Tu que no puedes is a famous print from Francisco Goya’s Los Caprichos series, which was created in 1799. This caricature is number 42 out of 80 and was made using etching and burnished aquatint on handmade verjurado paper. Goya, a notable Spanish painter and printmaker, lived from 1746 to 1828 and was known for his exploration of monsters and fantasy themes.
The meaning behind Tu que no puedes remains somewhat ambiguous, with many interpretations put forth. Some believe that the figure depicted in the print represents an unscrupulous individual who cannot accept responsibility for their actions. Others suggest that it symbolizes the oppressive nature of Spanish society during this time period.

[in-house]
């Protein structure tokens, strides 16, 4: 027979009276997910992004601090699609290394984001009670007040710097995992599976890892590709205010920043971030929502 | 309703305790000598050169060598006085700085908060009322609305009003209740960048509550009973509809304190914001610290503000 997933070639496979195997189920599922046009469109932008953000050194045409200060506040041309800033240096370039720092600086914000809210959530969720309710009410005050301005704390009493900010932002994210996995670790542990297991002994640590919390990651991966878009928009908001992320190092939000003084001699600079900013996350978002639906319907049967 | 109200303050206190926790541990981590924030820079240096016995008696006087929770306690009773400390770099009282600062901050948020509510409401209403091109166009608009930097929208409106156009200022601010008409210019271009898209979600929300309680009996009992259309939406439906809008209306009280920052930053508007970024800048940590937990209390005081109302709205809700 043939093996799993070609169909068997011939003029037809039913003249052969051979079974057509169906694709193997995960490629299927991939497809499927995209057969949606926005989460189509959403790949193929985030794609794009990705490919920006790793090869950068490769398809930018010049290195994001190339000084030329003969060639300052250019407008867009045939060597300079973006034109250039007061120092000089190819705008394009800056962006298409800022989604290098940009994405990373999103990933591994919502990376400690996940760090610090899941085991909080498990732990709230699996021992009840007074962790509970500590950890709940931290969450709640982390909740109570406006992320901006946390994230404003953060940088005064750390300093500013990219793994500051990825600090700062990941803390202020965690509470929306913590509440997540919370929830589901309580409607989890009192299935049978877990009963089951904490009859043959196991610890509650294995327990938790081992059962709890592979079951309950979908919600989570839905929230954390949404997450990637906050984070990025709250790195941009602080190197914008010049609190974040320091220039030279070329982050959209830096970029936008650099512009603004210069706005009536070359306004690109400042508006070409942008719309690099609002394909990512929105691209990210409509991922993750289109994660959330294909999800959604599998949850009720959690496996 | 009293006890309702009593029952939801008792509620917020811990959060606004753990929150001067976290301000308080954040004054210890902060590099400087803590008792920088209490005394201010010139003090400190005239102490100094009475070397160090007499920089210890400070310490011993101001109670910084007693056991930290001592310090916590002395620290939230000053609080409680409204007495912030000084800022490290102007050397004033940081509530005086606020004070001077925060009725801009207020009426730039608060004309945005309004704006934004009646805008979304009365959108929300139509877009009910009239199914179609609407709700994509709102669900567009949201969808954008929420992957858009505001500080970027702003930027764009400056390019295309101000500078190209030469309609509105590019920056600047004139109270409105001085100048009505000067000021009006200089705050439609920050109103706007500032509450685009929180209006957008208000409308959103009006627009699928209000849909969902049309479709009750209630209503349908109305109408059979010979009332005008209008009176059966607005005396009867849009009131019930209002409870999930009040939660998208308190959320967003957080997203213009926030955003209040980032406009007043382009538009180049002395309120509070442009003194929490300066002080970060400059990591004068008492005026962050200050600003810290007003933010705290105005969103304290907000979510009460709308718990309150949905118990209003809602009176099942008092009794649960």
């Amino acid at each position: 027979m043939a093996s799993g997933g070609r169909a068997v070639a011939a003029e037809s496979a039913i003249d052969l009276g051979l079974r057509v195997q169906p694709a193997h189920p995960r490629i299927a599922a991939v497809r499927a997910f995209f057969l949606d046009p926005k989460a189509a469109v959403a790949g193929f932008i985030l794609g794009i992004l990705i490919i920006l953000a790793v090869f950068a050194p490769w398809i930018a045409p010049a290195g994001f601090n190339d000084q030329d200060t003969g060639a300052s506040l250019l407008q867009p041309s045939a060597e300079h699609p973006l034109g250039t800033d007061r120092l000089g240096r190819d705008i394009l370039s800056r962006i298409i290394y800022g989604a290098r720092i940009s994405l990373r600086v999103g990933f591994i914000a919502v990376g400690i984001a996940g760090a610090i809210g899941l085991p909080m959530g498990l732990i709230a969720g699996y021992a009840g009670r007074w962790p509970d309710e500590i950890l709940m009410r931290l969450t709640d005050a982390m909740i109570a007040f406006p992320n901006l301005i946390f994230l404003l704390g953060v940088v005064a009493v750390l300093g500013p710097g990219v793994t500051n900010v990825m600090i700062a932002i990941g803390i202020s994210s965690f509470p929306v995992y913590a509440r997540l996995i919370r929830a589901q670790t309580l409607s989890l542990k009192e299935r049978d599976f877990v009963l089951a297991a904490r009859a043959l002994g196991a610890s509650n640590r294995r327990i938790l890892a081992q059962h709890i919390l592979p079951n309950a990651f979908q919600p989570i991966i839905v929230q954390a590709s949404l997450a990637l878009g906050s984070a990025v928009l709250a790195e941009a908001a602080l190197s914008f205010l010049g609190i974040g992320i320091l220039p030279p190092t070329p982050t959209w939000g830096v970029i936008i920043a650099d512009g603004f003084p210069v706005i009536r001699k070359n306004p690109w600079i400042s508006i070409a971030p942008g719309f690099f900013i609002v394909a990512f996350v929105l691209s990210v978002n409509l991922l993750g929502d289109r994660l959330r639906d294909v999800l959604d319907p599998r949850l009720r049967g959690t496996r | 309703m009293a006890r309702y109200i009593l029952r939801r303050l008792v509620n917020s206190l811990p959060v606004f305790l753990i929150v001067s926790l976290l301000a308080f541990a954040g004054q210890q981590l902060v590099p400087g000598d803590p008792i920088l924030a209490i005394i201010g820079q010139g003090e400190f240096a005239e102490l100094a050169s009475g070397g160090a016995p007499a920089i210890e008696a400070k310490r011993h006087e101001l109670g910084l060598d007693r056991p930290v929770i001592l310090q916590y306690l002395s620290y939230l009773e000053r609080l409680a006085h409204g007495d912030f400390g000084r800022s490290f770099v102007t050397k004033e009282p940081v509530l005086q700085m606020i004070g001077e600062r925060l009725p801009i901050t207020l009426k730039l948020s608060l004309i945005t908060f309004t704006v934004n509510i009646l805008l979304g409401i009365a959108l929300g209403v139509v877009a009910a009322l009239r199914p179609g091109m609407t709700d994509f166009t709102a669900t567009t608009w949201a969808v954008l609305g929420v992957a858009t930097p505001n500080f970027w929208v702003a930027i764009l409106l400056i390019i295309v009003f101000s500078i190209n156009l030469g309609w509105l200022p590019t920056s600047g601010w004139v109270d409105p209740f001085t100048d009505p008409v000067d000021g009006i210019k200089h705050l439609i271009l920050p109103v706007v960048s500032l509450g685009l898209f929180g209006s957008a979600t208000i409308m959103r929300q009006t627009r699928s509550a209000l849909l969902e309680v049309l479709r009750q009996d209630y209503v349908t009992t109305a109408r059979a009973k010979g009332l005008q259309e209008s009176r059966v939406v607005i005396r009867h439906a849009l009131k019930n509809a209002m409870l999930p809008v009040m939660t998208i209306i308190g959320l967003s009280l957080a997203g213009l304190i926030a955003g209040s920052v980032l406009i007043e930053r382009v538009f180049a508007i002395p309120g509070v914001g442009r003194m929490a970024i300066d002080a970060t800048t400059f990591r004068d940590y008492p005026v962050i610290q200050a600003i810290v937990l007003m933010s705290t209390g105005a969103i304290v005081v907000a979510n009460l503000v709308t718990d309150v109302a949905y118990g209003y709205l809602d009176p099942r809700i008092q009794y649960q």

The Royal Academy of Arts and the Davison Art Center at Wesleyan University are among multiple collections that hold this piece. Although not as well-known as some of Goya’s other works, such as his famous painting Guernica, Tu que no puedes gives viewers a glimpse into the artist’s unique style and exploration of themes during this era in art history.